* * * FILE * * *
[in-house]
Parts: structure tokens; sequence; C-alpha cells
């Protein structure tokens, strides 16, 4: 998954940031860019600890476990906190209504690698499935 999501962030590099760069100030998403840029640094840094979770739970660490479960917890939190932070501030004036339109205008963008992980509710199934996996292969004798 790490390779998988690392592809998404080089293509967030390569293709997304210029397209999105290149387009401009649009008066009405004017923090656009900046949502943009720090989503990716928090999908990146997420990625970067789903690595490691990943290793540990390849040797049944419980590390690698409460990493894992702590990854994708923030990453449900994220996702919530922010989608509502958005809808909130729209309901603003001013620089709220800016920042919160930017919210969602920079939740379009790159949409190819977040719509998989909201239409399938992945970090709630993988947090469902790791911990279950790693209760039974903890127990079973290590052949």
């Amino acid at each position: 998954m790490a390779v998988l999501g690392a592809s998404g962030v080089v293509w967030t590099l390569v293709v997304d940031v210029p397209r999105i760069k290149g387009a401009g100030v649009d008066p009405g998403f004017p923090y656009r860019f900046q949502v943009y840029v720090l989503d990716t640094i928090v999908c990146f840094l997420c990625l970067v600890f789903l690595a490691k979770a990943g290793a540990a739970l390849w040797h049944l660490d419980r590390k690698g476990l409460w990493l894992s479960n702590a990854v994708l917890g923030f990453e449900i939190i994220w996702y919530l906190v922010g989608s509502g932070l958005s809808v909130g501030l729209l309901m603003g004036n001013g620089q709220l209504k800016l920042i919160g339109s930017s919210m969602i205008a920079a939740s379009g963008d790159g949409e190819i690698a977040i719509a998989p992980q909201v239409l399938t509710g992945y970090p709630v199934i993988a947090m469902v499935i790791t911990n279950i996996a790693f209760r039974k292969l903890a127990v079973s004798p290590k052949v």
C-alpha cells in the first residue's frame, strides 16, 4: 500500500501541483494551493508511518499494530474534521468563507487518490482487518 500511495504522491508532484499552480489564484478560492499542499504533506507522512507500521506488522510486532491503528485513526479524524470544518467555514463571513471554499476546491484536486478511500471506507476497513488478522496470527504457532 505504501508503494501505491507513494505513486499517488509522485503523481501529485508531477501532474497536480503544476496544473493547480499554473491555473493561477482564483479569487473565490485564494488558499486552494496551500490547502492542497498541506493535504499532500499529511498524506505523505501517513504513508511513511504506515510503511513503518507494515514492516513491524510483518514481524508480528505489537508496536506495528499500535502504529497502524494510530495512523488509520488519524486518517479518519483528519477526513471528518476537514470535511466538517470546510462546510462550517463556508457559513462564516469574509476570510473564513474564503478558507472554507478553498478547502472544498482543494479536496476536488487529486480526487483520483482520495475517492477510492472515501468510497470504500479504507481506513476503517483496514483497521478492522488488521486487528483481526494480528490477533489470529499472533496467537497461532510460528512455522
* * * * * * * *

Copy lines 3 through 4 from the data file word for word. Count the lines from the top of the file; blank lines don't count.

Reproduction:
């Protein structure tokens, strides 16, 4: 998954940031860019600890476990906190209504690698499935 999501962030590099760069100030998403840029640094840094979770739970660490479960917890939190932070501030004036339109205008963008992980509710199934996996292969004798 790490390779998988690392592809998404080089293509967030390569293709997304210029397209999105290149387009401009649009008066009405004017923090656009900046949502943009720090989503990716928090999908990146997420990625970067789903690595490691990943290793540990390849040797049944419980590390690698409460990493894992702590990854994708923030990453449900994220996702919530922010989608509502958005809808909130729209309901603003001013620089709220800016920042919160930017919210969602920079939740379009790159949409190819977040719509998989909201239409399938992945970090709630993988947090469902790791911990279950790693209760039974903890127990079973290590052949």
């Amino acid at each position: 998954m790490a390779v998988l999501g690392a592809s998404g962030v080089v293509w967030t590099l390569v293709v997304d940031v210029p397209r999105i760069k290149g387009a401009g100030v649009d008066p009405g998403f004017p923090y656009r860019f900046q949502v943009y840029v720090l989503d990716t640094i928090v999908c990146f840094l997420c990625l970067v600890f789903l690595a490691k979770a990943g290793a540990a739970l390849w040797h049944l660490d419980r590390k690698g476990l409460w990493l894992s479960n702590a990854v994708l917890g923030f990453e449900i939190i994220w996702y919530l906190v922010g989608s509502g932070l958005s809808v909130g501030l729209l309901m603003g004036n001013g620089q709220l209504k800016l920042i919160g339109s930017s919210m969602i205008a920079a939740s379009g963008d790159g949409e190819i690698a977040i719509a998989p992980q909201v239409l399938t509710g992945y970090p709630v199934i993988a947090m469902v499935i790791t911990n279950i996996a790693f209760r039974k292969l903890a127990v079973s004798p290590k052949v």